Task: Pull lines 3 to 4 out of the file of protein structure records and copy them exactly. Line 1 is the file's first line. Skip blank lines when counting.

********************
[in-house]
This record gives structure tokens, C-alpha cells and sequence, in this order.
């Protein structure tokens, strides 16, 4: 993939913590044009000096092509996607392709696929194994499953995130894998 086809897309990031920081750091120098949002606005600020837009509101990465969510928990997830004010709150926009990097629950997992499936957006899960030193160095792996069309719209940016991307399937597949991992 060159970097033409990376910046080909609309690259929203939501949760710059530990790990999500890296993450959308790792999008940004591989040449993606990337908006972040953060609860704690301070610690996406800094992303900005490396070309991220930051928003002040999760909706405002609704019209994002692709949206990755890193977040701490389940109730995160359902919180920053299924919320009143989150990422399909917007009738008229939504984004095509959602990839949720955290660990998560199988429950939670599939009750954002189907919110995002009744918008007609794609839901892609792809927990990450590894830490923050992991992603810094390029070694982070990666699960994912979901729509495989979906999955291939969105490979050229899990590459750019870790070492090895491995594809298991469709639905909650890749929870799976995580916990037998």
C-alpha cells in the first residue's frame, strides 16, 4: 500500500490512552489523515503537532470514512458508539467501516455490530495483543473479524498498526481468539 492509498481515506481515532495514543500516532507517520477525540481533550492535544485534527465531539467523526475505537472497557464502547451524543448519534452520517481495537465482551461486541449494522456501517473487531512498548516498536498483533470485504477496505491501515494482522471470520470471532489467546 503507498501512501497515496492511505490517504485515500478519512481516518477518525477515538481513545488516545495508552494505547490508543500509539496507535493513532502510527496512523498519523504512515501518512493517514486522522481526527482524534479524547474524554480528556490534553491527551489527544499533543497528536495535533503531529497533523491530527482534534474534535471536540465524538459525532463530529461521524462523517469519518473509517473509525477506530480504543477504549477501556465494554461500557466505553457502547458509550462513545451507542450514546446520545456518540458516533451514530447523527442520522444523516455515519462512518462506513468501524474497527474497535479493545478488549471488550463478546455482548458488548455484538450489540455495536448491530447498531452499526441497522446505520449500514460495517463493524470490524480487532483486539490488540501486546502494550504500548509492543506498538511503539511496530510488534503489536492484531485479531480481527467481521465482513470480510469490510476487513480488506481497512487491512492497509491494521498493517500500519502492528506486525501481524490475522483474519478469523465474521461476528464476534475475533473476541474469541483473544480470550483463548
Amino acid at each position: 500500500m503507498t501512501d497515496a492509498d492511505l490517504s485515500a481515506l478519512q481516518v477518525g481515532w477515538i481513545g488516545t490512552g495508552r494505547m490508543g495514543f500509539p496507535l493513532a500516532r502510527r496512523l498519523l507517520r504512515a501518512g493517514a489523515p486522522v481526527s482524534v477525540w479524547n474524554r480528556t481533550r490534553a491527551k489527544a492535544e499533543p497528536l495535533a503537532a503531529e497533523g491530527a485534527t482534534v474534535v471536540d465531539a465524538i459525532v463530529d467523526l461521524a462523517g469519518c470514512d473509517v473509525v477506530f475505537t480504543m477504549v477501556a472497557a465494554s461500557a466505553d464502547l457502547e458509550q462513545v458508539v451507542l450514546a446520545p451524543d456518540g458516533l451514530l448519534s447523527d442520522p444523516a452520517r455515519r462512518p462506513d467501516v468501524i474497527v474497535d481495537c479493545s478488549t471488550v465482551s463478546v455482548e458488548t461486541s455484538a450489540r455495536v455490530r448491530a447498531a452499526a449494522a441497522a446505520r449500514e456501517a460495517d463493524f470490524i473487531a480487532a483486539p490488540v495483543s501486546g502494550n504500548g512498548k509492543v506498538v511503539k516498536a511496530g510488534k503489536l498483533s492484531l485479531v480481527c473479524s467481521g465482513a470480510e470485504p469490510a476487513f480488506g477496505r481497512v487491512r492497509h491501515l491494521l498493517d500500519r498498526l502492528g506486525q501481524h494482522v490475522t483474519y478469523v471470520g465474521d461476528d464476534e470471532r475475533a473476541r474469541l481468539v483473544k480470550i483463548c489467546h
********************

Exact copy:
């Protein structure tokens, strides 16, 4: 993939913590044009000096092509996607392709696929194994499953995130894998 086809897309990031920081750091120098949002606005600020837009509101990465969510928990997830004010709150926009990097629950997992499936957006899960030193160095792996069309719209940016991307399937597949991992 060159970097033409990376910046080909609309690259929203939501949760710059530990790990999500890296993450959308790792999008940004591989040449993606990337908006972040953060609860704690301070610690996406800094992303900005490396070309991220930051928003002040999760909706405002609704019209994002692709949206990755890193977040701490389940109730995160359902919180920053299924919320009143989150990422399909917007009738008229939504984004095509959602990839949720955290660990998560199988429950939670599939009750954002189907919110995002009744918008007609794609839901892609792809927990990450590894830490923050992991992603810094390029070694982070990666699960994912979901729509495989979906999955291939969105490979050229899990590459750019870790070492090895491995594809298991469709639905909650890749929870799976995580916990037998």
C-alpha cells in the first residue's frame, strides 16, 4: 500500500490512552489523515503537532470514512458508539467501516455490530495483543473479524498498526481468539 492509498481515506481515532495514543500516532507517520477525540481533550492535544485534527465531539467523526475505537472497557464502547451524543448519534452520517481495537465482551461486541449494522456501517473487531512498548516498536498483533470485504477496505491501515494482522471470520470471532489467546 503507498501512501497515496492511505490517504485515500478519512481516518477518525477515538481513545488516545495508552494505547490508543500509539496507535493513532502510527496512523498519523504512515501518512493517514486522522481526527482524534479524547474524554480528556490534553491527551489527544499533543497528536495535533503531529497533523491530527482534534474534535471536540465524538459525532463530529461521524462523517469519518473509517473509525477506530480504543477504549477501556465494554461500557466505553457502547458509550462513545451507542450514546446520545456518540458516533451514530447523527442520522444523516455515519462512518462506513468501524474497527474497535479493545478488549471488550463478546455482548458488548455484538450489540455495536448491530447498531452499526441497522446505520449500514460495517463493524470490524480487532483486539490488540501486546502494550504500548509492543506498538511503539511496530510488534503489536492484531485479531480481527467481521465482513470480510469490510476487513480488506481497512487491512492497509491494521498493517500500519502492528506486525501481524490475522483474519478469523465474521461476528464476534475475533473476541474469541483473544480470550483463548